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Historical region and current administrative region (pop., 2001: 754,893), east-central Greece. The ancient region corresponded roughly to the modern one. Mount Olympus rises in the northeast. Thessaly is drained by the Piniós River. It was the site of many cultures in the 3rd–2nd millennia BC; by c. 1000 BC Greeks had established power there. Incorporated into the Roman province of Macedon in the 2nd century BC, it was made a separate Roman province in the 4th century AD. In the 7th–13th centuries it was controlled by Slavs, Saracens, Bulgars, and Normans. In the late 14th century it passed to the Turks; it was returned to Greece in 1881. It saw heavy fighting between Allied and Axis forces in 1941.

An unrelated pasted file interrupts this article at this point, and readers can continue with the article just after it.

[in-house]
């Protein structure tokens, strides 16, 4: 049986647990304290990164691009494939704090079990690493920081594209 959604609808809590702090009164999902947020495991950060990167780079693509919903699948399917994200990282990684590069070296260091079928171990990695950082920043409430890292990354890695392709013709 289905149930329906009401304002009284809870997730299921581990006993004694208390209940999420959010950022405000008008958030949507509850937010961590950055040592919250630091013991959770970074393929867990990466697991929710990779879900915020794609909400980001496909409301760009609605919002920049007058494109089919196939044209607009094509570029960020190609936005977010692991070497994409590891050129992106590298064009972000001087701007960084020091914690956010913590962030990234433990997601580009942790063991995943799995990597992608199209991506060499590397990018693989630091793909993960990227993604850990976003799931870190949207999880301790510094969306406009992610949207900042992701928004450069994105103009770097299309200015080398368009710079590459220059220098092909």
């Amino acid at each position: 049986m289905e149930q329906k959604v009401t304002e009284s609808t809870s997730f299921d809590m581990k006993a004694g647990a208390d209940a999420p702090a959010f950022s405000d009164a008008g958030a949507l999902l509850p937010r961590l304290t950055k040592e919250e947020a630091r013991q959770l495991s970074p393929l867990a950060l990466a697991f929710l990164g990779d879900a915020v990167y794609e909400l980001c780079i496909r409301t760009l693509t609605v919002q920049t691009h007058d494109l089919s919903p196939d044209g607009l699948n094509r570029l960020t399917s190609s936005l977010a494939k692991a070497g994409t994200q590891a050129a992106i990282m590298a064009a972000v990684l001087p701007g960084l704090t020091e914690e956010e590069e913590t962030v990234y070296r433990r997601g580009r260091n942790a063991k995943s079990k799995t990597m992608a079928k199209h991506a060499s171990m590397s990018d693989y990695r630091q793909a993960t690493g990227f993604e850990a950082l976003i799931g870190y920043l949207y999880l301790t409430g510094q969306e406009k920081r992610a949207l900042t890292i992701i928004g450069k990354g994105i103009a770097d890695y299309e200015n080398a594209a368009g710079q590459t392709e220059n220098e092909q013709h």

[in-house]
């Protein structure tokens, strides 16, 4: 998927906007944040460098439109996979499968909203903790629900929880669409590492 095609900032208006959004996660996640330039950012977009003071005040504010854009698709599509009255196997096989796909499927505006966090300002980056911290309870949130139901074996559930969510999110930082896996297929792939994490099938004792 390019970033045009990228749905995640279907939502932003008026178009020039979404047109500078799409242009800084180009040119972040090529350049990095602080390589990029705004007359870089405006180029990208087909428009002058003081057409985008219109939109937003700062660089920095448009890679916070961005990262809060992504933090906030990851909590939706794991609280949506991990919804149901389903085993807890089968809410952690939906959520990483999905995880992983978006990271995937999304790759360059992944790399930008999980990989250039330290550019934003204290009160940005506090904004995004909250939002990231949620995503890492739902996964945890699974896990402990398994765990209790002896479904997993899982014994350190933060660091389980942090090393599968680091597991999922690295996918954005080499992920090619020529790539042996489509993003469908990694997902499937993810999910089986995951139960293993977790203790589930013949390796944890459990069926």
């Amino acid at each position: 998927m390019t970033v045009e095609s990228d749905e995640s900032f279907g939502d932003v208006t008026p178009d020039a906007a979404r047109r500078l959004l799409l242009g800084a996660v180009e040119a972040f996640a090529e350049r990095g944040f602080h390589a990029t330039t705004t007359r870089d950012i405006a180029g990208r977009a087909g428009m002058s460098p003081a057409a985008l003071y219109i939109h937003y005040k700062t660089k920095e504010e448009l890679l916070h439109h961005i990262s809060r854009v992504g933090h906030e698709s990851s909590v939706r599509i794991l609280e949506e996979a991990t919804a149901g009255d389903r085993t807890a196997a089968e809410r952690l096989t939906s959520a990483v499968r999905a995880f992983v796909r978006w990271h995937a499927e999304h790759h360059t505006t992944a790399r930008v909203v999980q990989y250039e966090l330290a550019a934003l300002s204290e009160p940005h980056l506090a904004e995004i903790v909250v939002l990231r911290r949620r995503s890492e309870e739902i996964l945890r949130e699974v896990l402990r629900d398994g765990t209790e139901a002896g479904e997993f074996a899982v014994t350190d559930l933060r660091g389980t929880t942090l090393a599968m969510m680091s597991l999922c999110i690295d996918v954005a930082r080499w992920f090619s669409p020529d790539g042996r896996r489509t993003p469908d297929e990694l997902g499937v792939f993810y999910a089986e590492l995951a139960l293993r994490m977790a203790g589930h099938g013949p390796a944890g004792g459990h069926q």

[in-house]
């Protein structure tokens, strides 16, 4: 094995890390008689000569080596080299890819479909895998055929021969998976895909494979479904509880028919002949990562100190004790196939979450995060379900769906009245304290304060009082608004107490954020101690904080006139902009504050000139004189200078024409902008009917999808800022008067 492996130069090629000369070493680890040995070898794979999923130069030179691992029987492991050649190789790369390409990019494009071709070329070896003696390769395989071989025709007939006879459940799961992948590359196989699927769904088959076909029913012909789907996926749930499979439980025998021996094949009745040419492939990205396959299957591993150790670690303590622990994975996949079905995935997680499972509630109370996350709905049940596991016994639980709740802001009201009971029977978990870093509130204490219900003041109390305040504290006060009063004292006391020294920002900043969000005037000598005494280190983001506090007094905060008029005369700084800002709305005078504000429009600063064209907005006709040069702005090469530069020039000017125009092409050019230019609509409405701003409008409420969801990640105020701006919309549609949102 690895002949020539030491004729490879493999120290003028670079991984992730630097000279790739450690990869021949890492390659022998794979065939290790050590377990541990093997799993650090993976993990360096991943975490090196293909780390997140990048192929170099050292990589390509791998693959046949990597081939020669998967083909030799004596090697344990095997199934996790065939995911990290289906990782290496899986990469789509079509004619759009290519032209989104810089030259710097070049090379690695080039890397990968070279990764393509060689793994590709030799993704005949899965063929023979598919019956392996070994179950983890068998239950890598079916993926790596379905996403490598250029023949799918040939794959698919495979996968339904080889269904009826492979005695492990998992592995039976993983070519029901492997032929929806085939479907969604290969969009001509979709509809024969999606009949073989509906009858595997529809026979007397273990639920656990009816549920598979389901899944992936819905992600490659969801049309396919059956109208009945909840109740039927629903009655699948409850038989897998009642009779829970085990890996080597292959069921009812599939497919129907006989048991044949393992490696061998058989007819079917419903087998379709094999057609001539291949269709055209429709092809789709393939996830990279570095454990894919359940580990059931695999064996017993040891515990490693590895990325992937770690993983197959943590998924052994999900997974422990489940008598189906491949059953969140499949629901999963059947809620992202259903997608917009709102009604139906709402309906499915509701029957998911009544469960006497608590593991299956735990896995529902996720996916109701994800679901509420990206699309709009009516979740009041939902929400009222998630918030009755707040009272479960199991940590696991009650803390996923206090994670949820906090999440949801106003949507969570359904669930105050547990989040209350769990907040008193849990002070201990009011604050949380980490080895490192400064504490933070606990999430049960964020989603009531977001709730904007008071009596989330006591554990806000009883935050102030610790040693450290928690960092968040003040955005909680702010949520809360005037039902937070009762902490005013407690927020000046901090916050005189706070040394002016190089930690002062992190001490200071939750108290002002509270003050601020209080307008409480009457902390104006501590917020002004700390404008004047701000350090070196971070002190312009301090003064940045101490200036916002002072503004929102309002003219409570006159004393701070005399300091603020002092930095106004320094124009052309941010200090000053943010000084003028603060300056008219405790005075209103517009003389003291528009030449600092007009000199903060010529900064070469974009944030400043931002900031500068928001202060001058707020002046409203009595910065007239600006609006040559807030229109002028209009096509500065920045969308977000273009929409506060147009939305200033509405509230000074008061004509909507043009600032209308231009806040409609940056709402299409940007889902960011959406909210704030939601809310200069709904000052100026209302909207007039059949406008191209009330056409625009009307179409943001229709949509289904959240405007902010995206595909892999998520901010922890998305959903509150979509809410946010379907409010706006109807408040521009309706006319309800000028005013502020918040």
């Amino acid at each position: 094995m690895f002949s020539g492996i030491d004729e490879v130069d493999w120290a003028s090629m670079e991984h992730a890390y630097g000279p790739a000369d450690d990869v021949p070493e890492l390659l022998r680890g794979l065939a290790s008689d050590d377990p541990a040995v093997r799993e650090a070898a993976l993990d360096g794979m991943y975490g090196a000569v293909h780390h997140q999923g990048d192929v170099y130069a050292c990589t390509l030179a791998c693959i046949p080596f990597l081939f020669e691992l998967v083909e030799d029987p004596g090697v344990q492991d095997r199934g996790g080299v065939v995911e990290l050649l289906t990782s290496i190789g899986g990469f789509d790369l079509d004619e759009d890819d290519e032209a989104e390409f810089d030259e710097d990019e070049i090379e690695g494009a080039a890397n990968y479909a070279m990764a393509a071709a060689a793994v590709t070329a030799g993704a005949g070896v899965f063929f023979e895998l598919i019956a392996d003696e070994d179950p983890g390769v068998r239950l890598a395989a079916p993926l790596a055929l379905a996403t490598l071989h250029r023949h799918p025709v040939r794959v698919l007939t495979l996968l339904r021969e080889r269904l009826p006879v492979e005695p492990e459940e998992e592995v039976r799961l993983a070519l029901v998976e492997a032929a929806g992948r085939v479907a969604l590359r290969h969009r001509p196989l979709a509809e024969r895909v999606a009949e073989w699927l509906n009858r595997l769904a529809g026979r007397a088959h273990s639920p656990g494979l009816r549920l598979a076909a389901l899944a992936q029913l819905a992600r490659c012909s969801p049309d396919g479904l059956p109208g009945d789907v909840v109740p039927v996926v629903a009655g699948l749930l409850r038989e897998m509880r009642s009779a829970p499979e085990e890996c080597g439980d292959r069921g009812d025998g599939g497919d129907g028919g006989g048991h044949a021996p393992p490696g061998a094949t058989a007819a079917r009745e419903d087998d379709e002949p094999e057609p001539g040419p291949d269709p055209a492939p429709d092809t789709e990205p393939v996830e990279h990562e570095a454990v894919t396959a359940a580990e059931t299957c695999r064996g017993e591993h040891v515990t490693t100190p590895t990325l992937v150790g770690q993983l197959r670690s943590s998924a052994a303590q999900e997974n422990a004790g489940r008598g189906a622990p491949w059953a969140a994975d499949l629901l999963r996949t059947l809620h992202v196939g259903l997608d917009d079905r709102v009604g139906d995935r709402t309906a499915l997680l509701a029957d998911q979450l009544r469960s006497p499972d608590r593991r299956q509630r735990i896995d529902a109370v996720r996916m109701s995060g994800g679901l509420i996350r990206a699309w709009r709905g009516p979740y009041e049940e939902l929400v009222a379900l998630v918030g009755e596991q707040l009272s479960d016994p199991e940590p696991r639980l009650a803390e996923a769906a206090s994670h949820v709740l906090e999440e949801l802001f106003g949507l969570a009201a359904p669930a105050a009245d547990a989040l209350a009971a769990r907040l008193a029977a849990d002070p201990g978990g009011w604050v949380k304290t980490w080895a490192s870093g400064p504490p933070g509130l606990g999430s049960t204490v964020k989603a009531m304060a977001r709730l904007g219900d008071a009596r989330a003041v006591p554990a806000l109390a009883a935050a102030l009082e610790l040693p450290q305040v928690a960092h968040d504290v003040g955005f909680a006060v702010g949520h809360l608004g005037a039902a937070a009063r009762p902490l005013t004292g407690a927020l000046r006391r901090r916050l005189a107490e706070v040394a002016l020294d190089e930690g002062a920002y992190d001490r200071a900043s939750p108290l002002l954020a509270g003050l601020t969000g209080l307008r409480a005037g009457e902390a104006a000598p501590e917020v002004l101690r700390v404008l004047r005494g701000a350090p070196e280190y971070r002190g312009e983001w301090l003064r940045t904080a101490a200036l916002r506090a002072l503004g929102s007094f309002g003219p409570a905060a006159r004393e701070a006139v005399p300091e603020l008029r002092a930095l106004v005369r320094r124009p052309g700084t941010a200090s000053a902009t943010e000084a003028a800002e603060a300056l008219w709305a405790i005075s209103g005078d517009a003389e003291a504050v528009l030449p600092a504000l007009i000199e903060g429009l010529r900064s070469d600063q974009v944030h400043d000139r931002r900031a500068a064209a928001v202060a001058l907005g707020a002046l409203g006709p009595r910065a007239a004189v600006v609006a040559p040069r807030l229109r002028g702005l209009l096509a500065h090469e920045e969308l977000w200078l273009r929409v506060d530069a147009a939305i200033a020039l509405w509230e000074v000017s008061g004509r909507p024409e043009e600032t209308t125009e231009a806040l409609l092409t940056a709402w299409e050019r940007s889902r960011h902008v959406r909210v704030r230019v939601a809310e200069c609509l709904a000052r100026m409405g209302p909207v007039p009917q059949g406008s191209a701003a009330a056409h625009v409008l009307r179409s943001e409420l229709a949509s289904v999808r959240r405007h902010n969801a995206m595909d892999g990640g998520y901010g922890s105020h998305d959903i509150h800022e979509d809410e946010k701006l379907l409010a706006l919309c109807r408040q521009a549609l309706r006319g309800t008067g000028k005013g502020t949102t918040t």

This entry comes from Encyclopædia Britannica Concise. For the full entry on Thessaly, visit Britannica.com.